As European leaders debated how to deal with people who climb aboard overcrowded, unsafe boats in war-torn Libya in a desperate bid to reach Europe, a one-time fishing boat carefully refurbished and renamed SeaWatch set sail on Sunday from Hamburg to the Mediterranean.
It was manned by a young German crew who do not place great faith in the ability of European authorities to act quickly to stop the chain of death and human misery that continues to stream over from north Africa.
“The European Union won the Nobel prize for peace. It is disgusting they are not able to solve this problem yet,” said Ruben Neugebauer, a photographer and part of the crew of the 21 meter vessel, renamed SeaWatch, told Handelsblatt Global Edition.
Seawatch will patrol the waters of the Mediterranean around Malta, looking out for boats filled with asylum seekers that appear to be in distress. If they spot one, they will hand over fresh water, medical supplies, and if needed, floating islands that passengers can cling to, to wait for more formal help from authorities.
Mr. Neugebauer and his friends set up SeaWatch last year from charitable donations. Most of their funding comes from four families in the Brandenburg area, as a response to the growing crisis on Europe’s shores.
Other groups have had a similar idea. The charity Médecins Sans Frontières will sail its own 40-meter (131-foot) boat on a similar rescue mission, claiming that current search and rescue operations are not adequate.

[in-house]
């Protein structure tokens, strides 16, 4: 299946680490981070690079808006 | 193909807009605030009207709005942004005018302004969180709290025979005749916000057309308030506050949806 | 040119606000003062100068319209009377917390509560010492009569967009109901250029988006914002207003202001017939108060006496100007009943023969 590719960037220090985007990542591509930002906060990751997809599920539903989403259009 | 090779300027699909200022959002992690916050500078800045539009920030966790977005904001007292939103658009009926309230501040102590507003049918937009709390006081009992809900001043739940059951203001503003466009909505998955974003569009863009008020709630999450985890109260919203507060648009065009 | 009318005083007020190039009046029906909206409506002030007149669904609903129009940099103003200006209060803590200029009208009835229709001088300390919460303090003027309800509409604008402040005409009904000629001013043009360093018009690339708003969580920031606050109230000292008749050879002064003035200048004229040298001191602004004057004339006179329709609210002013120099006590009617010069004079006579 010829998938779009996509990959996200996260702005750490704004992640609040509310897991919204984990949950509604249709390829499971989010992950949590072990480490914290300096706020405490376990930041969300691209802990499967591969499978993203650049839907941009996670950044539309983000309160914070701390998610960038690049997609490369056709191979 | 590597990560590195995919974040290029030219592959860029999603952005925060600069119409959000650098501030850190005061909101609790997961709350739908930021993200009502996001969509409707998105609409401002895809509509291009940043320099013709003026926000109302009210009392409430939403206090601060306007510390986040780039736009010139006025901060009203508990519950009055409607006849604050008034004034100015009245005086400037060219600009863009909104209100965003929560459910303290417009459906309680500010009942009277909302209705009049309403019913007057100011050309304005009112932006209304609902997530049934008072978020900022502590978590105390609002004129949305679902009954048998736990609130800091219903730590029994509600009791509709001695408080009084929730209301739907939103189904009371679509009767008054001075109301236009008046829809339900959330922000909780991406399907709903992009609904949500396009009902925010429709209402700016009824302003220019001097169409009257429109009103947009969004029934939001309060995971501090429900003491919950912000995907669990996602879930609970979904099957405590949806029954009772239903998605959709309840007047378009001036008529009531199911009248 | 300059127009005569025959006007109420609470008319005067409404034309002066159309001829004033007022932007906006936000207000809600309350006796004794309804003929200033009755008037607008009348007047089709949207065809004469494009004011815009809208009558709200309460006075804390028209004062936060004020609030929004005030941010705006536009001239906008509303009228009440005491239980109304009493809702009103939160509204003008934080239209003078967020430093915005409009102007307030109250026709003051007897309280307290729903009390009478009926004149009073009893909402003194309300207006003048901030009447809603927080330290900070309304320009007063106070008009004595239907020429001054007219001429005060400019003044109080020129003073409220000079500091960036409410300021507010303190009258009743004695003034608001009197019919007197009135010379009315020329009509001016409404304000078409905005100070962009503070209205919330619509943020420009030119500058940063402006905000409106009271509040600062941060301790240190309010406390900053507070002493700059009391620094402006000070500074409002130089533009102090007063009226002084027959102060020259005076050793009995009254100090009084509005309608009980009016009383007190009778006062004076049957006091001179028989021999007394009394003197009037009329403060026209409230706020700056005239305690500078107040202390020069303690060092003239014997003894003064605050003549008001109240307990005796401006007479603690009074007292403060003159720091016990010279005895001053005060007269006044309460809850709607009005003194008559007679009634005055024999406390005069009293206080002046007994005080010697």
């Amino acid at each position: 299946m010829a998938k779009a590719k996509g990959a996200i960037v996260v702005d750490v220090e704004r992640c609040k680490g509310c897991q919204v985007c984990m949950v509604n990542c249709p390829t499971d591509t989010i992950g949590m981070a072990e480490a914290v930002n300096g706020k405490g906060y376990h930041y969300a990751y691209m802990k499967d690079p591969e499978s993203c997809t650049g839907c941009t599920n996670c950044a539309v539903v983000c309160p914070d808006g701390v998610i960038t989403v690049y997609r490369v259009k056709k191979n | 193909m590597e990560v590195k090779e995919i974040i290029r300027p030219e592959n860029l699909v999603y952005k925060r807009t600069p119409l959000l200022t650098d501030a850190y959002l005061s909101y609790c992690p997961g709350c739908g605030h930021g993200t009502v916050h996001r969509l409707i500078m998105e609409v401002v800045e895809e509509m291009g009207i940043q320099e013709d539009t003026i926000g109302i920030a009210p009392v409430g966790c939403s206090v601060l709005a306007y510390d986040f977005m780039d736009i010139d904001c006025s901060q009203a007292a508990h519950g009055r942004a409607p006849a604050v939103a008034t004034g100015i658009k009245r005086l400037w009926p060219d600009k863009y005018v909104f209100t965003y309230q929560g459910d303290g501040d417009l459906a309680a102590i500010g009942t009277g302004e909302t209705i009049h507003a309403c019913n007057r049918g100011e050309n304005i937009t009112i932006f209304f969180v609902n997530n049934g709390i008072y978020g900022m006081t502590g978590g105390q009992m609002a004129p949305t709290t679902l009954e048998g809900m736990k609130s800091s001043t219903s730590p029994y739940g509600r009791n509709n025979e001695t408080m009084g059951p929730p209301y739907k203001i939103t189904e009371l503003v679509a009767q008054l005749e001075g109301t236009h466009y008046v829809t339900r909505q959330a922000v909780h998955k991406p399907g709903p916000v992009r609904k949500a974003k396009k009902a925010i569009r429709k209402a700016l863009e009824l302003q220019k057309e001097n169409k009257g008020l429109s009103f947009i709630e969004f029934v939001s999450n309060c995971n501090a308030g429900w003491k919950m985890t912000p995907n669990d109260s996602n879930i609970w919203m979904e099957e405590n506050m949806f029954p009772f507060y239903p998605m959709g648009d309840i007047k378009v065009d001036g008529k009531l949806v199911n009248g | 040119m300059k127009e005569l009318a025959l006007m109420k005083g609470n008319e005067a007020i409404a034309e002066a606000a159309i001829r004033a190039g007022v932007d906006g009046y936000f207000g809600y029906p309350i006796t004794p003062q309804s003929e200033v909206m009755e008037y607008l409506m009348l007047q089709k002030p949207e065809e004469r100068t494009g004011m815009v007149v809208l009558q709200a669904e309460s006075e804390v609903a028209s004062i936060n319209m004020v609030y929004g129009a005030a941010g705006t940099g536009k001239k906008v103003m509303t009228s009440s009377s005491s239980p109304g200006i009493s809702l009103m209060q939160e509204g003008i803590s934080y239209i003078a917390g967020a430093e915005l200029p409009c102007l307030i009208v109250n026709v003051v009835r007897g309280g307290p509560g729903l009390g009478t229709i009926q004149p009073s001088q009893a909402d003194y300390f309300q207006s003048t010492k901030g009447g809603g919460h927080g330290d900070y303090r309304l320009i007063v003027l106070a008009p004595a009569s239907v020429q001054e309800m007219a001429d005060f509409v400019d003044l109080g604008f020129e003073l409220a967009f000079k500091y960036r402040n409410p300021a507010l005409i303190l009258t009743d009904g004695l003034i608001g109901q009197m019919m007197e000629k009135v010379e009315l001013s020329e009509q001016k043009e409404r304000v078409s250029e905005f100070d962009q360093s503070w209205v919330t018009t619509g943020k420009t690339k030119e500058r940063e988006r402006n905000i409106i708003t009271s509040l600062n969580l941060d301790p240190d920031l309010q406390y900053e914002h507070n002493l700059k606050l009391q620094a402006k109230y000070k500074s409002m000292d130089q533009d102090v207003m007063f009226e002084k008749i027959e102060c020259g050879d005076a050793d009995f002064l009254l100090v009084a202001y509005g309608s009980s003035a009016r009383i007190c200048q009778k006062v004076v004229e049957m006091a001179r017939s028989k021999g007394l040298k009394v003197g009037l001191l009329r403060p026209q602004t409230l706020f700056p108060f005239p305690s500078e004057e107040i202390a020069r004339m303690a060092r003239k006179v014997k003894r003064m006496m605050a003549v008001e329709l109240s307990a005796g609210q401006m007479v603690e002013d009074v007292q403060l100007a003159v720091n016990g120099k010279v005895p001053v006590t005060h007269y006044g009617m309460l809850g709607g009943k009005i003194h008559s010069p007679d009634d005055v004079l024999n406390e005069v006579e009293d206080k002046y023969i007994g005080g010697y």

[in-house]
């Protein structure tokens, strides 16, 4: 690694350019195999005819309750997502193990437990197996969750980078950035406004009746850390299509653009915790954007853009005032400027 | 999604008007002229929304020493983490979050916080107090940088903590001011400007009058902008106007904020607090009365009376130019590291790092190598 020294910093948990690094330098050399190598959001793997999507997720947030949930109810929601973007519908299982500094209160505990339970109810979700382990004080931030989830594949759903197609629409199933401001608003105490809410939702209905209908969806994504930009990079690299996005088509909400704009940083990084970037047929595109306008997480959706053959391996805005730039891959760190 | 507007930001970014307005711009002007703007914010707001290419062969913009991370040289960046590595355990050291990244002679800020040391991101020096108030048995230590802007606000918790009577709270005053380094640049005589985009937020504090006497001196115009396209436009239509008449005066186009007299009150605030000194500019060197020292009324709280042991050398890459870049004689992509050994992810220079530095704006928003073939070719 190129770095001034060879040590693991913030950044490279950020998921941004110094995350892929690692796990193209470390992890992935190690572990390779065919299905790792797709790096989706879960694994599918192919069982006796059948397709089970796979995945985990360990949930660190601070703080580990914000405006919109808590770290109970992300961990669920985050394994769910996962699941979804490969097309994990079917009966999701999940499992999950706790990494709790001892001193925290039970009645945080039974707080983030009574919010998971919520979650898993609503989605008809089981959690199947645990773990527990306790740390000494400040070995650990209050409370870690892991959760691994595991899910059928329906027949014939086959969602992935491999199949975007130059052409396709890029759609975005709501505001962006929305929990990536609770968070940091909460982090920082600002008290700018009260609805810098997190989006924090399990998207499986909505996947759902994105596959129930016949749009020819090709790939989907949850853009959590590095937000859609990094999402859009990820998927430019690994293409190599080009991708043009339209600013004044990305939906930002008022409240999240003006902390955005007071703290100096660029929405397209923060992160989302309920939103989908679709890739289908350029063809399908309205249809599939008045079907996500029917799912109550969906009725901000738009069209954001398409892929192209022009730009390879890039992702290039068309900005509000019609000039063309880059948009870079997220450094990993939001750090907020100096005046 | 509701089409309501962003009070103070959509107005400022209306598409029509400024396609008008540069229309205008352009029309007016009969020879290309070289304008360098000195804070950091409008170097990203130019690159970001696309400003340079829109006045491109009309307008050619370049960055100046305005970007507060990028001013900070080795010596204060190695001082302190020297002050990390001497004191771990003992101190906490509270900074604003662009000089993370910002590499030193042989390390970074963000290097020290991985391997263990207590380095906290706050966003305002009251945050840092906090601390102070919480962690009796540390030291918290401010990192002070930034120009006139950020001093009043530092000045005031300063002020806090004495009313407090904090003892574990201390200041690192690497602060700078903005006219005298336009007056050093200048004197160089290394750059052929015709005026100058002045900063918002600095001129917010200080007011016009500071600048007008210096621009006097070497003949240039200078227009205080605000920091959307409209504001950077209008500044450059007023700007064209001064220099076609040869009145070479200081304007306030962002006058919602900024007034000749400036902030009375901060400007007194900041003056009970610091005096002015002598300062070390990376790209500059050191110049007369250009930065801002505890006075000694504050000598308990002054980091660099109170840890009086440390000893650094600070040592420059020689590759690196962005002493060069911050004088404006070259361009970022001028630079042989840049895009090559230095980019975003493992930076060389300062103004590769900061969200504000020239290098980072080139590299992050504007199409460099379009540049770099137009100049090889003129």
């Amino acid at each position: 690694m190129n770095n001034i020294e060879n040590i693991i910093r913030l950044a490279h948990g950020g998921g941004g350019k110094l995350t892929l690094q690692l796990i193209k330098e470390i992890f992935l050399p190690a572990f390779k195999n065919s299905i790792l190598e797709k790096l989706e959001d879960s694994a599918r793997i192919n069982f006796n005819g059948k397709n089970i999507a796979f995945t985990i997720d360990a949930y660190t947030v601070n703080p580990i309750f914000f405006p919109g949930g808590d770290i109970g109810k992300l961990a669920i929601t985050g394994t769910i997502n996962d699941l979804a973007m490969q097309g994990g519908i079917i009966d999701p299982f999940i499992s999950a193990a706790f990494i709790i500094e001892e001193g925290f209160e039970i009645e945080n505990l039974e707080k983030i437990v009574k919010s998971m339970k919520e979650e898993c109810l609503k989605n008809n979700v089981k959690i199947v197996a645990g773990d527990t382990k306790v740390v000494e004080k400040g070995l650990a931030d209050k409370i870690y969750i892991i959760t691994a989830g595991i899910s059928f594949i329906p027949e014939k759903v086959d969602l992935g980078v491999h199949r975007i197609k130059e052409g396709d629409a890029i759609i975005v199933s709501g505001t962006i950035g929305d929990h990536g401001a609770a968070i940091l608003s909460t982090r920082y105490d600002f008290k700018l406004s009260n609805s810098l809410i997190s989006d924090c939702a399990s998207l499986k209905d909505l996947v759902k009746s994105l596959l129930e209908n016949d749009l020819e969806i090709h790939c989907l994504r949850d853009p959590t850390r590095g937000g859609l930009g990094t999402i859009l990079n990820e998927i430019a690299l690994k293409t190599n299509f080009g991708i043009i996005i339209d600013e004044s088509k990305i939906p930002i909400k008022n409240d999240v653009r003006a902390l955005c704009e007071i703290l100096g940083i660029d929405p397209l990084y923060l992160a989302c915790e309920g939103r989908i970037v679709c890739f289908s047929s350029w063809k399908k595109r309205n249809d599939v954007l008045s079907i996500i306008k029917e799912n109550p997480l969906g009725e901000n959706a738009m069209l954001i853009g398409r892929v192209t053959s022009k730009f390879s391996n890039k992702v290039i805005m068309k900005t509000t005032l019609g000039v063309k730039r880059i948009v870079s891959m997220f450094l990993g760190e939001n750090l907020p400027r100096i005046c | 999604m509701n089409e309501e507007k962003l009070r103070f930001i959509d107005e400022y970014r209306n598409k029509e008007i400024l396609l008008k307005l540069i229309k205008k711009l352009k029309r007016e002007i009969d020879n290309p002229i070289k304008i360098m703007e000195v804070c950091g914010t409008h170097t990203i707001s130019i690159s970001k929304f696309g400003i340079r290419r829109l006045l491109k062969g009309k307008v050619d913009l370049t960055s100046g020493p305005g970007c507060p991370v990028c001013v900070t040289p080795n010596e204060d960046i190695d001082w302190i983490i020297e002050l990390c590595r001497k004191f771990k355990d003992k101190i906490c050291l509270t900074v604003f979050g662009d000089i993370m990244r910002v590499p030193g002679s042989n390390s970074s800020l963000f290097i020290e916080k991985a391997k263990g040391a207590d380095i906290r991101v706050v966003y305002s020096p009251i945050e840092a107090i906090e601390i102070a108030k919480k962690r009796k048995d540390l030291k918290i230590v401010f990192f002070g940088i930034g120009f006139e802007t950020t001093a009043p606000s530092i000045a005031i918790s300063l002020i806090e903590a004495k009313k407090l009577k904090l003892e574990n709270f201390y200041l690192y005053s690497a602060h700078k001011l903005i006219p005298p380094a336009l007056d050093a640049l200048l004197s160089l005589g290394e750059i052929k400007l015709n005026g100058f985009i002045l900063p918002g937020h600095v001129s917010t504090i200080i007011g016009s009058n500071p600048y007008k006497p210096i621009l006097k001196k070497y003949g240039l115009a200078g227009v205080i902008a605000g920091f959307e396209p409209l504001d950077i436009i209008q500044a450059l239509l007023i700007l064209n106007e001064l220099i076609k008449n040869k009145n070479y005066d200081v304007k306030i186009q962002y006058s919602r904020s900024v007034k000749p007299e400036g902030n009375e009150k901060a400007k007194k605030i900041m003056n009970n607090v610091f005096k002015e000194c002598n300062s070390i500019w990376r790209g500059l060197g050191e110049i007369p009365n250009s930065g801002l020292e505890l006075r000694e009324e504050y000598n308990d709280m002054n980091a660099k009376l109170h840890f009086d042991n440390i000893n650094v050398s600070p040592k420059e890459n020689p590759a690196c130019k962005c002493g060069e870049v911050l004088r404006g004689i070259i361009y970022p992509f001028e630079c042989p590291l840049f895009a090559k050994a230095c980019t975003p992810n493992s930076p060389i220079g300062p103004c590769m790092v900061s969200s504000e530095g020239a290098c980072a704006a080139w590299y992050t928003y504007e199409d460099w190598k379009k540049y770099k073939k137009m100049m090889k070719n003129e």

On Saturday, some 800 people drowned when their boat capsized while sailing from Libya to Italy. Only 27 people survived. Two of them, the ship’s captain, and one other have been arrested on suspicion of being part of the human trafficking gang that organized the doomed voyage. The other 25 have been taken to Italy to get medical treatment and to apply for asylum.
The deaths were not the first of their kind, and won’t be the last. Even as politicians scrambled to try and deal with the issue on Monday, another ship with dozens of refugees crashed into the rocks off the Greek island of Rhodes, and Greek authorities suggested at least three had been killed. Two more ships sent out distress calls.
The response of European ministers, was, of course, to hold meetings. On Monday, as SeaWatch was on its way to the Mediterranean, 41 E.U. foreign and home affairs ministers gathered in Luxembourg to discuss the crisis. E.U. president Donald Rusk has called for another emergency meeting of government leaders next Thursday via the high level Council of Ministers.
“The intensity and the impact of global conflicts today are probably greater than during the Second World War.”
After Monday’s meeting, the E.U. foreign affairs chief Federica Mogherini said that the deaths over the weekend had finally woken European countries up to the dangers of human trafficking, and outlined a ten-point plan that she said would combat the problem.
The plan included boosting Triton, the border surveillance mission that replaced Italy’s more effective Mare Nostrum. Italy scrapped Mare Nostrum last year after complaining its European partners were not sharing the burden and Triton, which was meant to replace it, has been operating with much smaller resources. Ms. Mogherini also said the European Union will also coordinate on capturing people in smuggler boats, and consider setting up a E.U. wide resettlement program.
The plans reflect the way the debate over immigration and asylum in Europe is polarized. On one side there are those who want to focus on strengthening Europe’s borders and clamping down in the human traffickers; on the other, those like the crew behind SeaWatch, who want to address the situation in a more humane way: to rescue more boats in distress and to address the root causes of why people flee their countries. And, if they have good reason to flee, to help them settle swiftly in a safe country.
Kristalina Georgieva, the E.U. commissioner for budget and human resources, said Europe must understand why ever more people wanted to seek refuge here.